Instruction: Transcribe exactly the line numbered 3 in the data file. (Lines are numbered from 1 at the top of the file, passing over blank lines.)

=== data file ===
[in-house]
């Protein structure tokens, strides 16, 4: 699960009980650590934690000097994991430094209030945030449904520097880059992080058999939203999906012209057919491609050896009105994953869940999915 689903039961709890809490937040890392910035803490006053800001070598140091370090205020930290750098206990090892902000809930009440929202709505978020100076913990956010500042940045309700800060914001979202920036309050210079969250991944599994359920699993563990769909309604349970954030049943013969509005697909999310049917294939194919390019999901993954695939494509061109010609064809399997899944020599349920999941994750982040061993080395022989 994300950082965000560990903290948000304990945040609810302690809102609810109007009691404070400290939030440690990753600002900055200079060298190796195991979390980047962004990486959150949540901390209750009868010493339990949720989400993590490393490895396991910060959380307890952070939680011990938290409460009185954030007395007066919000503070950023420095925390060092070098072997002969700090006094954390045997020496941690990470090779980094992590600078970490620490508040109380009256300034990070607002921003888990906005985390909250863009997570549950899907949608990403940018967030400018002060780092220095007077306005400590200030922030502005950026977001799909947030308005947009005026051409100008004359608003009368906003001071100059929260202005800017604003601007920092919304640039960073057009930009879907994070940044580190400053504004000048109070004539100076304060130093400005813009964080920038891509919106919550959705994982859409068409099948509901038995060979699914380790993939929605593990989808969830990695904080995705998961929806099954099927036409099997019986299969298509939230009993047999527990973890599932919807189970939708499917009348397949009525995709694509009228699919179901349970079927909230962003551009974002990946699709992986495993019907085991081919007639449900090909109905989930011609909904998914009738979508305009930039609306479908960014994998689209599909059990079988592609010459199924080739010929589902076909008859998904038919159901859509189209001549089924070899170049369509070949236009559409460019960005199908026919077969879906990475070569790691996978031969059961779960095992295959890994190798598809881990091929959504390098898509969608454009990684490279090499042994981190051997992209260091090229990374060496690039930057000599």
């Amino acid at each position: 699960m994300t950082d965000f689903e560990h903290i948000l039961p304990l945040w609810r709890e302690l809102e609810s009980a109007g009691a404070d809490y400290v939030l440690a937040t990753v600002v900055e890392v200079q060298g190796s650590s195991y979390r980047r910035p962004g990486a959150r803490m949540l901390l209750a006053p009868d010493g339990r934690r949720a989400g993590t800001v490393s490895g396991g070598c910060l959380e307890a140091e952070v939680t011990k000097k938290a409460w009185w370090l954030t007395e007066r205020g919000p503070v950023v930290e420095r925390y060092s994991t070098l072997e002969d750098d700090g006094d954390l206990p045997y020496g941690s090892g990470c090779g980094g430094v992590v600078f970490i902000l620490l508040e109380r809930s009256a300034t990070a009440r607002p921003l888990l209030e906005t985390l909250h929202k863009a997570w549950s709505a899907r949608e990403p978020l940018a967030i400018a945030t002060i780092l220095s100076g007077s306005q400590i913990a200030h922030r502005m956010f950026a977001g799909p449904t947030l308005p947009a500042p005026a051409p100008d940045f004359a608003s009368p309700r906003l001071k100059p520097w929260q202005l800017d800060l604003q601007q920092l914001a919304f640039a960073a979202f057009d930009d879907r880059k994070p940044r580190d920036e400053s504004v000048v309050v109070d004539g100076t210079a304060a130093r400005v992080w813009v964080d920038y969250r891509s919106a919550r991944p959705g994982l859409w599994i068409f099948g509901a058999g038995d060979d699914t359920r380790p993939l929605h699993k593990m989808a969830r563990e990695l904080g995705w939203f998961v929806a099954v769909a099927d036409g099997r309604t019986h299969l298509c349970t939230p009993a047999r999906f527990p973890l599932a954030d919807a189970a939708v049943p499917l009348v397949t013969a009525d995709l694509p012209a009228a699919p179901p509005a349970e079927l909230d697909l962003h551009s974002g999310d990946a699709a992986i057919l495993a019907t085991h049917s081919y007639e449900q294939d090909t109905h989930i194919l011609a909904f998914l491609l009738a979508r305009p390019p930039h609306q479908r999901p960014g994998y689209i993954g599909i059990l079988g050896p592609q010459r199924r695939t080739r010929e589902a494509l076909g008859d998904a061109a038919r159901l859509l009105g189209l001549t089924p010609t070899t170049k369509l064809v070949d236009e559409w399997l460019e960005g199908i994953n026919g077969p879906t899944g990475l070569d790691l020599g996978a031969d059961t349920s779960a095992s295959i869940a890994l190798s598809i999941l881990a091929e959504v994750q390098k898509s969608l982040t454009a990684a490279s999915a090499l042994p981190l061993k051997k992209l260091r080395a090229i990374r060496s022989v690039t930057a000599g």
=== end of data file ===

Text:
């Amino acid at each position: 699960m994300t950082d965000f689903e560990h903290i948000l039961p304990l945040w609810r709890e302690l809102e609810s009980a109007g009691a404070d809490y400290v939030l440690a937040t990753v600002v900055e890392v200079q060298g190796s650590s195991y979390r980047r910035p962004g990486a959150r803490m949540l901390l209750a006053p009868d010493g339990r934690r949720a989400g993590t800001v490393s490895g396991g070598c910060l959380e307890a140091e952070v939680t011990k000097k938290a409460w009185w370090l954030t007395e007066r205020g919000p503070v950023v930290e420095r925390y060092s994991t070098l072997e002969d750098d700090g006094d954390l206990p045997y020496g941690s090892g990470c090779g980094g430094v992590v600078f970490i902000l620490l508040e109380r809930s009256a300034t990070a009440r607002p921003l888990l209030e906005t985390l909250h929202k863009a997570w549950s709505a899907r949608e990403p978020l940018a967030i400018a945030t002060i780092l220095s100076g007077s306005q400590i913990a200030h922030r502005m956010f950026a977001g799909p449904t947030l308005p947009a500042p005026a051409p100008d940045f004359a608003s009368p309700r906003l001071k100059p520097w929260q202005l800017d800060l604003q601007q920092l914001a919304f640039a960073a979202f057009d930009d879907r880059k994070p940044r580190d920036e400053s504004v000048v309050v109070d004539g100076t210079a304060a130093r400005v992080w813009v964080d920038y969250r891509s919106a919550r991944p959705g994982l859409w599994i068409f099948g509901a058999g038995d060979d699914t359920r380790p993939l929605h699993k593990m989808a969830r563990e990695l904080g995705w939203f998961v929806a099954v769909a099927d036409g099997r309604t019986h299969l298509c349970t939230p009993a047999r999906f527990p973890l599932a954030d919807a189970a939708v049943p499917l009348v397949t013969a009525d995709l694509p012209a009228a699919p179901p509005a349970e079927l909230d697909l962003h551009s974002g999310d990946a699709a992986i057919l495993a019907t085991h049917s081919y007639e449900q294939d090909t109905h989930i194919l011609a909904f998914l491609l009738a979508r305009p390019p930039h609306q479908r999901p960014g994998y689209i993954g599909i059990l079988g050896p592609q010459r199924r695939t080739r010929e589902a494509l076909g008859d998904a061109a038919r159901l859509l009105g189209l001549t089924p010609t070899t170049k369509l064809v070949d236009e559409w399997l460019e960005g199908i994953n026919g077969p879906t899944g990475l070569d790691l020599g996978a031969d059961t349920s779960a095992s295959i869940a890994l190798s598809i999941l881990a091929e959504v994750q390098k898509s969608l982040t454009a990684a490279s999915a090499l042994p981190l061993k051997k992209l260091r080395a090229i990374r060496s022989v690039t930057a000599g």